Paid features in opensource apps


Just dropping my $0.02 as a long time open source developer/maintainer, user of f-droid, and creator of an app that would be affected by this change (EteSync).

I’m not familiar with the original app that triggered this discussion, so I’ll just focus on the proposal regarding paid features in open source apps.
FLOSS is about user freedom, not costs as illustrated by the famous Stallman saying: “Think free as in free speech, not free beer”. Following that line of thought, any app on F-Droid that is not fully open source, that is, restricts your user freedoms should be marked as such, and guess what? They already are. It’s the class of “Non free X” anti-features.

A good example of this is Telegram: it’s non-free when in comes to libre (server is closed-source and network doesn’t support federation) but it is free when it comes to gratis. Is this any different to a competitor that would charge you $1? $0.01? Not in the context of F-Droid, because again, F-Droid is about FOSS, not about money. Both cases are equally bad.

Two good examples from the opposite point of view (and I’m sure there are many) are Conversations (as mentioned by @uniqx) and my very own EteSync. EteSync is completely FLOSS. Client and server. You can host your own and I actively help and encourage users to do so. Conversations is a free XMPP client that you can use with whatever server you want for free and no restrictions, but you can also use the XMPP server maintained by its creator.
In both cases the extra services provide additional value to users without restricting any of their freedoms. It’s a bit ridiculous to mark EteSync or Conversations with anti-features because they are trying to offer services that make it easier for users.
Also, in the case of EteSync, the “official” hosting is the only one available for public registration (that I’m aware of). How should we mark EteSync the app if it’s removed and another person, not associated with the project offers paid hosting, should the anti-feature be there?

On a personal note, I we should encourage the sustainability of open source software, not discourage it. The offering paid enterprise support (like in the case of Red Hat) or offering paid-hosting in addition to supporting self-hosting are great ways to do that. Let’s not ruin it with scaring users away or considering them as anti-features.


I think this is an unfair statement. You don’t have to give away money. You are more than welcome to self-host. You are only required to pay if you are using the hosted service where I’m paying for your bandwidth, data, maintenance and support.

So no, EteSync doesn’t only work with money. It’s fully FLOSS. Client and server.

Furthermore, the information about EteSync costing money when using the hosted version is clearly visible in registration process, and is also mentioned in the app description. See my other comment though, FLOSS is not about money, it’s about respecting user freedom.

Disclaimer: I’m the creator of EteSync.


I respect RedHat and its great to see how they built a profitable business model around free software, while also being a substantial contributor. So it is a good example for sustainable free software business models. But I don’t think the RedHat business model is compatible with the F-Droid community in general. The RedHat business model is entirely focused on “enterprise”, meaning large companies, and F-Droid is pretty much the opposite. Requiring payment per downloads, per-instance, etc. fits in well in “enterprise”, it is quite incompatible with the much more individual nature of F-Droid users.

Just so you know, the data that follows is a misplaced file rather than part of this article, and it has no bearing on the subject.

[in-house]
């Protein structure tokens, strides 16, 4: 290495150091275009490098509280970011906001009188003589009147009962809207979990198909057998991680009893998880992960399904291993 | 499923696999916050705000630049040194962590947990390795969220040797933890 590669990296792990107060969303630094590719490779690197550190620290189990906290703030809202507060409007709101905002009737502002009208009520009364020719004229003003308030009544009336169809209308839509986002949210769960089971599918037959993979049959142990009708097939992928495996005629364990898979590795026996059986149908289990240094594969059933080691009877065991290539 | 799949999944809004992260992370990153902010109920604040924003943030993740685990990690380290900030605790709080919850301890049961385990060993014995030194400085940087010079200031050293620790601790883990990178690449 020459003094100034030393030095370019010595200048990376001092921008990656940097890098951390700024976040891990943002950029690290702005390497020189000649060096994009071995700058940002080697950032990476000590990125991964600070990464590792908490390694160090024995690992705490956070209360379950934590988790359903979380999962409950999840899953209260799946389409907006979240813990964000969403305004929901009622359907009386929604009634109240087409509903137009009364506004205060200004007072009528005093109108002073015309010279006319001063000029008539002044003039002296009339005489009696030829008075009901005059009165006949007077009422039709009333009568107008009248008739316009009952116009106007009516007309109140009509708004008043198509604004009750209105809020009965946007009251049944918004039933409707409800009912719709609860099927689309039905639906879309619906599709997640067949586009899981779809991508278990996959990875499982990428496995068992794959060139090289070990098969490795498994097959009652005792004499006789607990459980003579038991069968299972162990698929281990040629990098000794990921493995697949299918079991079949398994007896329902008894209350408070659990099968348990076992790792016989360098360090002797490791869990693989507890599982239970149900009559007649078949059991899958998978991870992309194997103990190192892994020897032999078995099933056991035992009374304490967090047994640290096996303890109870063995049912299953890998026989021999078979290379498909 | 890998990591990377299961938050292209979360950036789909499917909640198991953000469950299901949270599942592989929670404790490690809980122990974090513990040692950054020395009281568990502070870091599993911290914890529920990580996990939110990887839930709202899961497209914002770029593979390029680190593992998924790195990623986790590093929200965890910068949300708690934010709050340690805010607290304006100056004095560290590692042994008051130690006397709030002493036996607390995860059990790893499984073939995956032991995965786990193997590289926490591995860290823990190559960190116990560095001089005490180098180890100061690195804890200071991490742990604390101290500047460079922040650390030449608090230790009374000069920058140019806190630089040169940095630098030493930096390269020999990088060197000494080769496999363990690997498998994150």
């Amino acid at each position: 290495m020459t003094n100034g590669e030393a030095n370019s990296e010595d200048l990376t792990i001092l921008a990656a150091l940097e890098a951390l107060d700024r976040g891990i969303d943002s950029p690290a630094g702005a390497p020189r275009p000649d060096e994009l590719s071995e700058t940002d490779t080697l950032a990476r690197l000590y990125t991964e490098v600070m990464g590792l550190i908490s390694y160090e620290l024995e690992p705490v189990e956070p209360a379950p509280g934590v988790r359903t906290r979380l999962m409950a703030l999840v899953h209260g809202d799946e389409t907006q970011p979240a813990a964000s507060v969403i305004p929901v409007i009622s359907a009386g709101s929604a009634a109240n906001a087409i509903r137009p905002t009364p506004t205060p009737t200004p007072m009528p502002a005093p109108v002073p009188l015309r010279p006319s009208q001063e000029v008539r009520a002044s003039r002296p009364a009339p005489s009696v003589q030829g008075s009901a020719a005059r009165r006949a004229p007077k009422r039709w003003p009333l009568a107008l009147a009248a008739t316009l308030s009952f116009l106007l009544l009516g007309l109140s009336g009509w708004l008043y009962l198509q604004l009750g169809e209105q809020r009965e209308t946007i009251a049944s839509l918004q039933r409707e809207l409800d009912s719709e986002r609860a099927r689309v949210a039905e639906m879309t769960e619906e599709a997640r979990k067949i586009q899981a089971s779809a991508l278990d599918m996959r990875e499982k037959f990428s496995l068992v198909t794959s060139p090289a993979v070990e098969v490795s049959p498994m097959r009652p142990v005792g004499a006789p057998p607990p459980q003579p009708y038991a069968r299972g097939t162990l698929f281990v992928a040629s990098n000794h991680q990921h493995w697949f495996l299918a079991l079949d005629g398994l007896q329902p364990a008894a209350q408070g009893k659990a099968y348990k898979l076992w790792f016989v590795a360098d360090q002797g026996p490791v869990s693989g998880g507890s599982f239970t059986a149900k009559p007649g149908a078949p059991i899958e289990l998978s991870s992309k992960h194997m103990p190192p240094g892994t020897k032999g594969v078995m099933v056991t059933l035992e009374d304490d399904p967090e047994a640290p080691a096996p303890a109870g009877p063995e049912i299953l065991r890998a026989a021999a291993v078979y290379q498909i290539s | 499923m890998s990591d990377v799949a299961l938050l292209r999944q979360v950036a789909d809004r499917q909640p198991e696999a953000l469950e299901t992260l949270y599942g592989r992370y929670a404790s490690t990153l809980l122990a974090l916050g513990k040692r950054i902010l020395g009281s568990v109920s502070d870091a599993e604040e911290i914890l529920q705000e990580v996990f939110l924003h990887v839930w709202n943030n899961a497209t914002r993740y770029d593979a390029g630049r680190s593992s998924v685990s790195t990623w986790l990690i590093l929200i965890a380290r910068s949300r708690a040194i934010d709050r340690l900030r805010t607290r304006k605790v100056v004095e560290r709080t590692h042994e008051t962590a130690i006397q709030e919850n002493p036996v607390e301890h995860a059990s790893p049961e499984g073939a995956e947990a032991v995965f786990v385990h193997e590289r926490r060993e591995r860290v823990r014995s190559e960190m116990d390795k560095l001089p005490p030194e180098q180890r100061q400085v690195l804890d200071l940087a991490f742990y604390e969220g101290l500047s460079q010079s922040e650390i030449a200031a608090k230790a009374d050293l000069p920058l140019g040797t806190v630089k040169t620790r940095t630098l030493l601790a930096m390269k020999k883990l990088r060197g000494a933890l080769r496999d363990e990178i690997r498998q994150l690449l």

GitLab is perhaps a more relevant model: selling services to “enterprise” while allowing cost-free use of its “open-core” product and I’m opposed to supporting “open-core”, what I think is relevant there is that only a small percentage of users actually pay anything, and that is enough to pay the bills. GitHub is built on a very similar model (though not free software): a tiny percentage of users actually pay anything.

Nextcloud and Owncloud are better examples, they are 100% free software. They require no payment to download or use their software. They make money by selling services and support to “enterprise”.

F-Droid of course is not really the same situation as any of those. It conceptually feels like an “app store” to most users, since iTunes and Play dominate when it comes to getting mobile apps on mobile devices. So there is a common assumption based on that experience that F-Droid is the place where a payment should happen. I think we can build upon that expectation to financially support free software developers while respecting the idea that access to software needs to be open and democratic.

One random idea would be to mark apps that require large payments. What large actually means is really a judgment call, and will be quite different in different contexts (countries, social class, etc). I suppose there could be a settings slider that lets the user set what level is a “large payment”.

I think there is also a common misconception on the side of developers who are charging for their apps: users who do not pay do not provide value to the developer. It is almost always true that even users who work to avoiding paying are providing some value to the app developer. That comes in many forms that are usually hard to quantify. Things like bug reports, beta testing, network effects, free promotion when users tell people to use an app, etc. Companies like Nextcloud and GitLab have figured out how to put that into a working business model. is free to use because those users are the free QA testing. Nextcloud spends very little on promotion since the users who install it themselves without paying then talk about it and what to use it in their jobs, etc.